Practical implications

Managers interested in building compatible alliances in specialized single primary input supply chains may benefit from an improved understanding of the differential role of resource characteristics and resource heterogeneity for alliance formation, as these can function as a source of competitive advantage.

Originality/value

The analysis provides new insights from an individual manager’s perspective on alliance formation drivers in a specialized agri-food supply chain, thereby solidifying extant findings on alliance formation obtained in other sectors. The study contributes to the understanding of the role of resources in alliance formation with regard to prior relationship experience, resource heterogeneity and thus causal ambiguity, thereby also contributing to the debate of the role of relational capabilities vs firm-internal resources for sustained competitive advantage.

Details

Journal of Strategy and Management, vol. 10 no. 3
Type: Research Article
ISSN: 1755-425X

Keywords

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Article
Publication date: 21 August 2017

Mercy Denedo, Ian Thomson and Akira Yonekura

The purpose of this paper is to explore how and why international advocacy NGOs (iaNGOs) use counter accounting as part of their campaigns against oil companies operating…

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2903

Abstract

Purpose

The purpose of this paper is to explore how and why international advocacy NGOs (iaNGOs) use counter accounting as part of their campaigns against oil companies operating in the Niger Delta to reform problematic regulatory systems and make visible corporate practices that exploit governance and accountability gaps in relation to human rights violations and environmental damage.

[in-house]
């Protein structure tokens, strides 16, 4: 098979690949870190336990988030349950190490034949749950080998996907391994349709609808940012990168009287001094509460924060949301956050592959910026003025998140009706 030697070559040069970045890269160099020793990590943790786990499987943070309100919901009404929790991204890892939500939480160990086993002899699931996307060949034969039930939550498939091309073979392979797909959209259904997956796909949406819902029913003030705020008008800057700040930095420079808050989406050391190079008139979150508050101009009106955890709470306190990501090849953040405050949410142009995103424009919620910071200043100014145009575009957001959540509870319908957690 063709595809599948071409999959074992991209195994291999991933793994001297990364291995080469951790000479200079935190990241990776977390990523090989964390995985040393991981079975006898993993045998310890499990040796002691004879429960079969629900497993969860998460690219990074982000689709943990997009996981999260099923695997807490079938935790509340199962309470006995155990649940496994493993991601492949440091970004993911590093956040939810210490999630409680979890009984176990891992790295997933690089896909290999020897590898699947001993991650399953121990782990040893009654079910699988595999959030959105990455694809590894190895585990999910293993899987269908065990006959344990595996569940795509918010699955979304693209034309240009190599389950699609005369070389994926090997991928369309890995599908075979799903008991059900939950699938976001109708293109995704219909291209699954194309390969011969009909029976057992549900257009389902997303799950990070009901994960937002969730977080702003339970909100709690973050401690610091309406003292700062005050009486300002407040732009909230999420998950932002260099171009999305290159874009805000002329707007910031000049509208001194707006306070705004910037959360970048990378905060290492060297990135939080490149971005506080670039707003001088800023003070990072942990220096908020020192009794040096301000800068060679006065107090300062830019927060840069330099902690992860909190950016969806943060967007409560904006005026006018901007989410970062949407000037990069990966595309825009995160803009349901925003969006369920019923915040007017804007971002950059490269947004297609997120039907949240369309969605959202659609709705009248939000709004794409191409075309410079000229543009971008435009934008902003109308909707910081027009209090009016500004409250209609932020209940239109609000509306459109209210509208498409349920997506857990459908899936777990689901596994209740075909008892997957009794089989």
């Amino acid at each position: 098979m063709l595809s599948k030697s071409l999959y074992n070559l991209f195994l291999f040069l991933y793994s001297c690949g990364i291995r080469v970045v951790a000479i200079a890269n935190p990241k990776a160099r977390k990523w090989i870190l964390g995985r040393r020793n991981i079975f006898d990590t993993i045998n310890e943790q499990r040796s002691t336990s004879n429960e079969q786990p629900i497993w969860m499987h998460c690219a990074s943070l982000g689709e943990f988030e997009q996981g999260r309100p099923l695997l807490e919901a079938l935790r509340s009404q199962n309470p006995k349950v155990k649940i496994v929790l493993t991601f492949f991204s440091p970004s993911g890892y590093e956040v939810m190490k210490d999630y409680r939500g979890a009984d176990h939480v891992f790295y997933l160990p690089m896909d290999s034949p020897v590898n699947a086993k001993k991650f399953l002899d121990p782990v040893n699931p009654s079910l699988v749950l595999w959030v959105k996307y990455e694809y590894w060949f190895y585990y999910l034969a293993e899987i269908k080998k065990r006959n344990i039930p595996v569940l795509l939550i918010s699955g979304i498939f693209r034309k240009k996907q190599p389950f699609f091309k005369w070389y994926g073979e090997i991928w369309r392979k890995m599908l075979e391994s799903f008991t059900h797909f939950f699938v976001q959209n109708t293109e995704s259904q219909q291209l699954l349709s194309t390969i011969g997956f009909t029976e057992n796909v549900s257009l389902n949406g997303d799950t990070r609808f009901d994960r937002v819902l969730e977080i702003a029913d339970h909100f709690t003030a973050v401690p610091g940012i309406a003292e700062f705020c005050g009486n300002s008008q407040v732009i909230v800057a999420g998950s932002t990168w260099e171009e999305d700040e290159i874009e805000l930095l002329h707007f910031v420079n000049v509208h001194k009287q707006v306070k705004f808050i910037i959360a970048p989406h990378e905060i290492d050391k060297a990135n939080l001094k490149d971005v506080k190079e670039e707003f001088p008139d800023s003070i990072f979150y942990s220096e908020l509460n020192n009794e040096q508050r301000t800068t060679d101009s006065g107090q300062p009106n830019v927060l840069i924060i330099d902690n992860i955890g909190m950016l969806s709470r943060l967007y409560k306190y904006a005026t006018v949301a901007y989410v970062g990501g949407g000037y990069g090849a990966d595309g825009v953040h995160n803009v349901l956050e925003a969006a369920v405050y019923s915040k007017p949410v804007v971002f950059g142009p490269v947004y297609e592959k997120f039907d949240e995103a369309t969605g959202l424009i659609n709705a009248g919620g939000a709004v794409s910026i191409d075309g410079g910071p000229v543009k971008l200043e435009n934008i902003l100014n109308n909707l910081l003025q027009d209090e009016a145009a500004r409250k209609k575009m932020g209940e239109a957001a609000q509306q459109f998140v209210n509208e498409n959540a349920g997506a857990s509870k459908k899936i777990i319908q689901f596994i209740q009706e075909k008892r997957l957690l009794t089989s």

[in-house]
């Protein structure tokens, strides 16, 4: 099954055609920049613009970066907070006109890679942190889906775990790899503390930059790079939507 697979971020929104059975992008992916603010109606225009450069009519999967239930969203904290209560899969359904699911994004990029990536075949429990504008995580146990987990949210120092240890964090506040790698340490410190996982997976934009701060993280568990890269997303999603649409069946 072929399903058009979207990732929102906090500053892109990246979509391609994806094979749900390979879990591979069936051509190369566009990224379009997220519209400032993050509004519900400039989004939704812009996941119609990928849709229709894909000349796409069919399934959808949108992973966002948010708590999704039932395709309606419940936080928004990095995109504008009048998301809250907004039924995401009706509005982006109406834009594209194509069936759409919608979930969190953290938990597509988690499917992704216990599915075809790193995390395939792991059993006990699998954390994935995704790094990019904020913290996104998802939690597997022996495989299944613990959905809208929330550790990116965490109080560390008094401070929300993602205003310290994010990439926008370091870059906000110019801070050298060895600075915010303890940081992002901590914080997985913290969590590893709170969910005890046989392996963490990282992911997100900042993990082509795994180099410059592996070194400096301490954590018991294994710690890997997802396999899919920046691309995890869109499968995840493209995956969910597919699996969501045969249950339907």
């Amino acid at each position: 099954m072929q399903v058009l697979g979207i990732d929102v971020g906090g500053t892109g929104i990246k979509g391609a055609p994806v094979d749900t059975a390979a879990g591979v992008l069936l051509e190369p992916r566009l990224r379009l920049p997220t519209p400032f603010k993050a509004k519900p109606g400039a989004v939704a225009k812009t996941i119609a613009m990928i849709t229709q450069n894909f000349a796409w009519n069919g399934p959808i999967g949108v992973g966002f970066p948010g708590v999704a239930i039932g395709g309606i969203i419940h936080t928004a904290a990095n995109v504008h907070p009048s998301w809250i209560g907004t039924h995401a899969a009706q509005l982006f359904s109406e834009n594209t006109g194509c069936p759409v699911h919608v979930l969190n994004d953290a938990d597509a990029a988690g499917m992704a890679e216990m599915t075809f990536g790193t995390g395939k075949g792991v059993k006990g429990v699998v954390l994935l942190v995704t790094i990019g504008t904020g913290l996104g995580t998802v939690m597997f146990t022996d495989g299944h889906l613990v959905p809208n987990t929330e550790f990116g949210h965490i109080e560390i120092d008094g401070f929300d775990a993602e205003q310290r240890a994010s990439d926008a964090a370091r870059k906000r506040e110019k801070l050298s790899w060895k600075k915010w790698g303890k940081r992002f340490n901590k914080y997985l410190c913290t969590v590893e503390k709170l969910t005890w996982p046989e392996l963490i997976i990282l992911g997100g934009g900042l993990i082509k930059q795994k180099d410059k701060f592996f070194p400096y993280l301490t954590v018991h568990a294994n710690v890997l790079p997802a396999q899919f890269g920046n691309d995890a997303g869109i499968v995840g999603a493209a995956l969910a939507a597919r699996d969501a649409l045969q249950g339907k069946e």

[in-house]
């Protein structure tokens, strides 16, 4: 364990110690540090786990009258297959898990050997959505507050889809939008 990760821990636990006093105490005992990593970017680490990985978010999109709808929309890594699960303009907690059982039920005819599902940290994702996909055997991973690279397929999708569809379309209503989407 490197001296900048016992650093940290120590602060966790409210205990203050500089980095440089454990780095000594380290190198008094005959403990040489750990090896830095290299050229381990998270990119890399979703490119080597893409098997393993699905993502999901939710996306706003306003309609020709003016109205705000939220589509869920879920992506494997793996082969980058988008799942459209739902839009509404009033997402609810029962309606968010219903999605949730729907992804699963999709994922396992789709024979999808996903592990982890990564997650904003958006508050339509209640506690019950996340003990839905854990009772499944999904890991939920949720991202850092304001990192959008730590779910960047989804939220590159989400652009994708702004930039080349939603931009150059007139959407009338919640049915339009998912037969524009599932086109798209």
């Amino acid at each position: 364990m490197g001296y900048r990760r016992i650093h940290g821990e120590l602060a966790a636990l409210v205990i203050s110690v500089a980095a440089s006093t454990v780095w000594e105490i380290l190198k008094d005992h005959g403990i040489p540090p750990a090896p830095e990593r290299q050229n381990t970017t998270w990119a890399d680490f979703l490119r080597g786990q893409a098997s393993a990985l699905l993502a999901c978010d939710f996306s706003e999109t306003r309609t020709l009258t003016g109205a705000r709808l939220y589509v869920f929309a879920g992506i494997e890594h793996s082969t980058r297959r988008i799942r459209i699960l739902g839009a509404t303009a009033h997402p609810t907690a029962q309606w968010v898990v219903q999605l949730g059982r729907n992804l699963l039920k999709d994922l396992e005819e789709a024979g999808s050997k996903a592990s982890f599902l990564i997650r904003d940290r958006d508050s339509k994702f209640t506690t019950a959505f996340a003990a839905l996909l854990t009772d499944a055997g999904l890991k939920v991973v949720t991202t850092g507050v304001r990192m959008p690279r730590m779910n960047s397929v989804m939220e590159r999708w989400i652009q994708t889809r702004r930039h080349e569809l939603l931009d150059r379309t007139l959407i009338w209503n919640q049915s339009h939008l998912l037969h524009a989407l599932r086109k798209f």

Design/methodology/approach

This arena study draws on different sources of evidence, including interviews with nine iaNGOs representatives involved in campaigns in the Niger Delta. The authors mapped out the history of the conflict in order to locate and make sense of the interviewees’ views on counter accounting, campaigning strategies, accountability and governance gaps as well as their motivations and aspirations for change.

Findings

The evidence revealed an inability of vulnerable communities to engage in relevant governance systems, due to unequal power relationships, corporate actions and ineffective governance practices. NGOs used counter accounts as part of their campaigns to change corporate practices, reform governance systems and address power imbalances. Counter accounts made visible problematic actions to those with power over those causing harm, gave voice to indigenous communities and pressured the Nigerian Government to reform their governance processes.

Practical implications